It's been more than a year now since Mark Sholtez's debut album Real Street
(Verve, 2006) was released. Exciting things have happened since, mainly in his home country of Australia. Real Street
celebrated ten weeks in a row at the number one position on the Jazz and Blues Album Charts
, and was also nominated for the Aria Awards
in the category of Best Jazz Album. To bring things somewhat full circle, Sholtez then proudly accepted the 2007 APRA Music Award
for Most Performed Jazz Work.
Sholtez is more than happy to look back on an exhilarating period of his life, in which his career got a well- deserved turbo boost. Let's face it, not every aspiring artist out there is given the opportunity to sign with Verve Records and record with some of the finest jazz musicians available in less than a week. Because that's what it took for a tape with rough mixes to end up on chairman Tommy LiPuma's desk, resulting in a long distance phone call to Brisbane, Australia.
"Before signing a record deal and recording Real Street, I had always looked at that as the ultimate goal," explains Sholtez. "When you're trying to make a living working the clubs and writing and recording in your spare time, to get it all to come together can seem like such an unlikely reality at times. For me, that's what made it hard to think too far beyond that.
"The biggest change for me, once Real Street was actually released, was the realization that I had, in fact, just arrived at the beginning of my music career. After more than ten years of working hard to get it together I was finally standing on the starting line.
"Now, as I get ready to go into the studio to record a new album, it's interesting to look back on the past year or so and think about all the cool things I've gotten to do. Like playing the Sydney Opera House opening for Diana Krall and touring with George Benson and Al Jarreau. And also, it was very cool meeting people that have made a genuine connection to the songs on Real Street. It's a treat when you're meeting people after a show and someone tells you that they recently got married and they used one of your songs as their bridal waltz; or they walked down the aisle to one of your songs or something like that. I had one guy tell me that he proposed to his girlfriend at one of my shows!
"I'm at the point now," Sholtez concludes, "where I'm closing the book on Real Street and focusing on the new songs and the new recording. To know the first album has a life of its own now and will continue to play a part in someone's life somewhere is exciting. It motivates me to want to make more music."
There's a huge difference in recording an album and performing live, that's why not all recording artists are comfortable onstage. Studio perfection can easily hide what can go wrong in a live performance; artistic and technical standards often aren't an issue in a studio environment, while the real-time situation onstage demands more from a musician than just to play an instrument and/or sing.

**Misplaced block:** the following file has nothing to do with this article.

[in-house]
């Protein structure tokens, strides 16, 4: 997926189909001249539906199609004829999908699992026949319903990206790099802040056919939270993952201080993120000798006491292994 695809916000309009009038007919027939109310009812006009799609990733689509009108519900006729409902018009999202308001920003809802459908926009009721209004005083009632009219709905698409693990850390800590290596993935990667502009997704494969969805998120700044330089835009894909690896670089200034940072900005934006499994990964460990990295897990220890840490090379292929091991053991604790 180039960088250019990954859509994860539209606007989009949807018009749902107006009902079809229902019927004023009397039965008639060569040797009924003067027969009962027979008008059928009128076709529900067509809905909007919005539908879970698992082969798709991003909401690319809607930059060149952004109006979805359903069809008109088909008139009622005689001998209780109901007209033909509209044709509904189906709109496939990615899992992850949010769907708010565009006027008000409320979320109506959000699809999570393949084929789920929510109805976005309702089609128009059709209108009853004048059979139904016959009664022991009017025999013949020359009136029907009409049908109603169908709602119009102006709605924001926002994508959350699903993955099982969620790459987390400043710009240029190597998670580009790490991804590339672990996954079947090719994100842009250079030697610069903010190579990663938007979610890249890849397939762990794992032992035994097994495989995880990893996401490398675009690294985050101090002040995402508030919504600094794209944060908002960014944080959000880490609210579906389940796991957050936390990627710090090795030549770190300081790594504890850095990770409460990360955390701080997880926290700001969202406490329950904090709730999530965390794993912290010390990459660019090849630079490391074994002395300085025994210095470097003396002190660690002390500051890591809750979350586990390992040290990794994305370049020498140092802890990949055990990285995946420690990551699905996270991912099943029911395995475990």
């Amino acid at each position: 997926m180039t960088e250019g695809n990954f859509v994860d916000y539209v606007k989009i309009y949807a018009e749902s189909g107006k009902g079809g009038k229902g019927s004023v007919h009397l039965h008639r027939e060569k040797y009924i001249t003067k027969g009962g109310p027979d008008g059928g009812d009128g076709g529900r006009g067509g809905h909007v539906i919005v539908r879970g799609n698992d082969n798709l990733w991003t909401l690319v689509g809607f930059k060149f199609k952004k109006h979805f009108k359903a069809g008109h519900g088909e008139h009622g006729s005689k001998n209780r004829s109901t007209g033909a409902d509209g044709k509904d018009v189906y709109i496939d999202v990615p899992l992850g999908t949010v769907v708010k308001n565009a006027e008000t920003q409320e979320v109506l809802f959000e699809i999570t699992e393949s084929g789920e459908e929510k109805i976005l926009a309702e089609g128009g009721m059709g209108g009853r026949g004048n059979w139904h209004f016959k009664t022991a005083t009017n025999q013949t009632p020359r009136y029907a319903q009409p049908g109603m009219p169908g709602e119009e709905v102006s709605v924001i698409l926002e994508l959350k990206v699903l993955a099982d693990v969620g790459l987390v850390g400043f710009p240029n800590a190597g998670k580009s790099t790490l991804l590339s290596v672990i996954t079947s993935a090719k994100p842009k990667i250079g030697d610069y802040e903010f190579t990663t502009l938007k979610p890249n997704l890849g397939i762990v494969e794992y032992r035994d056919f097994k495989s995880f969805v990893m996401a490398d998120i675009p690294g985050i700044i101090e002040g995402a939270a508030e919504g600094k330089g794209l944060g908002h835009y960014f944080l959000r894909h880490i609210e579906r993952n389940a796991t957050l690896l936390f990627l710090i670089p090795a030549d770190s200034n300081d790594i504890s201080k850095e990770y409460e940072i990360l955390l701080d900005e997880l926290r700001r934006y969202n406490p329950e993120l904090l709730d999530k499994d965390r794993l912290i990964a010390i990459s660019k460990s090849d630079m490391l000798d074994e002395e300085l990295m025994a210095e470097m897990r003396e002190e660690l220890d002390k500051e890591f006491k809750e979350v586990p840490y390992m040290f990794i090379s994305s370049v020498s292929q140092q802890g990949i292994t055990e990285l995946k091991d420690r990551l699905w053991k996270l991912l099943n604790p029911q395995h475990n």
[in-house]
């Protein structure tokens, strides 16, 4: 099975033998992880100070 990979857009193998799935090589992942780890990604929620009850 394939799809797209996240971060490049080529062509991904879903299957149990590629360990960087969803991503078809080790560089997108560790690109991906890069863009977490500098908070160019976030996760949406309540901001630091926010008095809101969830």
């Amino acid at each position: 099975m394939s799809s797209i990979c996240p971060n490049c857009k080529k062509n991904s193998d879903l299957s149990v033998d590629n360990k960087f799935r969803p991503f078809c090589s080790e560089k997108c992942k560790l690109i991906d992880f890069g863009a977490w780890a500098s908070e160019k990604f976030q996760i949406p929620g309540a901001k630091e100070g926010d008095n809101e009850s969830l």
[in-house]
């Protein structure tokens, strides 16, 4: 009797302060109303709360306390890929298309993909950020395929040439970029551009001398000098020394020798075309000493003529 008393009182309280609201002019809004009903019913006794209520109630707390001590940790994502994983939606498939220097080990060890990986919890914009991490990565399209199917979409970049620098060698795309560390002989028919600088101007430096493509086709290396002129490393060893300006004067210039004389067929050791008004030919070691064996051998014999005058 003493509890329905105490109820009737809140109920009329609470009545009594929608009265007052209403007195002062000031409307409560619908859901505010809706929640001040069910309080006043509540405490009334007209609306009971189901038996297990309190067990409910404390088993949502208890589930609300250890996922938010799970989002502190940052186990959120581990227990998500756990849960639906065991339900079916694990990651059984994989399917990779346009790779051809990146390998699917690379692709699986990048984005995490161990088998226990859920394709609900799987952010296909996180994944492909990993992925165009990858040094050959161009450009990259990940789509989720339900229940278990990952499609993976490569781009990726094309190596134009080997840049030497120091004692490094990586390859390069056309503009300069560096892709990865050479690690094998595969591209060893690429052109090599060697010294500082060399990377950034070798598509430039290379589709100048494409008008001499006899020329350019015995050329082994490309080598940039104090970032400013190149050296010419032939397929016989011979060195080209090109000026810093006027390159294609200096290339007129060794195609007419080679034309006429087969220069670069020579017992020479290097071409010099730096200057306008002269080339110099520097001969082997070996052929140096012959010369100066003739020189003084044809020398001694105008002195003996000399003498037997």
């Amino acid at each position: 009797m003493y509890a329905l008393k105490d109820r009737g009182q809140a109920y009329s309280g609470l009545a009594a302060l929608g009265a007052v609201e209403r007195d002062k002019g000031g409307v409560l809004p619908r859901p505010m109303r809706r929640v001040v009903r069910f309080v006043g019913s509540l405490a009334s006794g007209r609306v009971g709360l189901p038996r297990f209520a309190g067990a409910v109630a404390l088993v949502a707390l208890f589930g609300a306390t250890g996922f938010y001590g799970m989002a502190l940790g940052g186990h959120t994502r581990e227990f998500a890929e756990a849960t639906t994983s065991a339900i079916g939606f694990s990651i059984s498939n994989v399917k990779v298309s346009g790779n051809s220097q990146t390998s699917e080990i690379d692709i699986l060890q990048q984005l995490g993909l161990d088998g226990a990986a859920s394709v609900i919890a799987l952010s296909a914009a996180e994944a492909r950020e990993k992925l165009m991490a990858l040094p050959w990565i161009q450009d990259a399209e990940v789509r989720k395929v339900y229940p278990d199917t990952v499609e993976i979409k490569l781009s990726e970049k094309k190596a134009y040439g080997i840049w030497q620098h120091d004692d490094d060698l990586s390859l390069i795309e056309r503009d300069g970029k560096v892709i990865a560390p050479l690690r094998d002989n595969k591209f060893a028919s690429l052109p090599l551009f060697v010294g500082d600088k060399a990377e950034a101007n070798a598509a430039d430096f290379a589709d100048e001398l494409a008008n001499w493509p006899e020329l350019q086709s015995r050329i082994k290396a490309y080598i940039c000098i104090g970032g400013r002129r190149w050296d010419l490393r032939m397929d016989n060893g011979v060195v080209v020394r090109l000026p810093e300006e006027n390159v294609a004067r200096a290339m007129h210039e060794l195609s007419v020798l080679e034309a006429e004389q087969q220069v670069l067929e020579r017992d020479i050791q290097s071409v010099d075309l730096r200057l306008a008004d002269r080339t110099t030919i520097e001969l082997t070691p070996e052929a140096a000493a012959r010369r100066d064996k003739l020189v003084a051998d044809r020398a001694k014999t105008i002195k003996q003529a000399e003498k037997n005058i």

The skill of entertainment has become a discipline in its own right. Recorded music doesn't necessarily require a band to play their parts together. Onstage, musicians really need to be able to rely on their colleagues to deliver the goods as a collective, so the audience will be content. And this is just looking from the gloomy side. In Sholtez's case, it wasn't so much the pressure of living up to the quality recording of his debut album (a stellar cast of musicians, vibrant arrangements of original material) as it was to continue as a performer who happened to have been the first Australian artist to sign with the prestigious Verve label.
Does Sholtez work with a steady band, or different musicians? What are his ambitions and dreams in this direction, about playing his music live? What qualities should a musician have, to make a great live performance? And does Sholtez like to play his songs the way they were recorded, or is there room for improvisation?
"Whenever I go to see a band or an artist live," Sholtez says, "I'm always hoping to hear something new, that you won't be listening to the album or get to watch a music video. Different arrangements or stories about what inspired the songs, or even some quirky cover that sheds some light on what the artist is listening to themselves. When I perform, I try to stay true to that. I think it's really important to let the audience get to know you. Like how they get to see me on stage isn't too different from hanging out with me at home, for example.
"I have a fairly regular live band and all the guys are great players," concludes Sholtez, "so I also like to give them the opportunity to showcase their musicianship. I've never been into just playing the music exactly the same as it is on the album. The songs act like a road map, and you can drive it however you like. It's negotiable, as far as I'm concerned. The discoveries you make when you are improvising are always the best ones. There's no point in having a great band if you don't give them the freedom to play."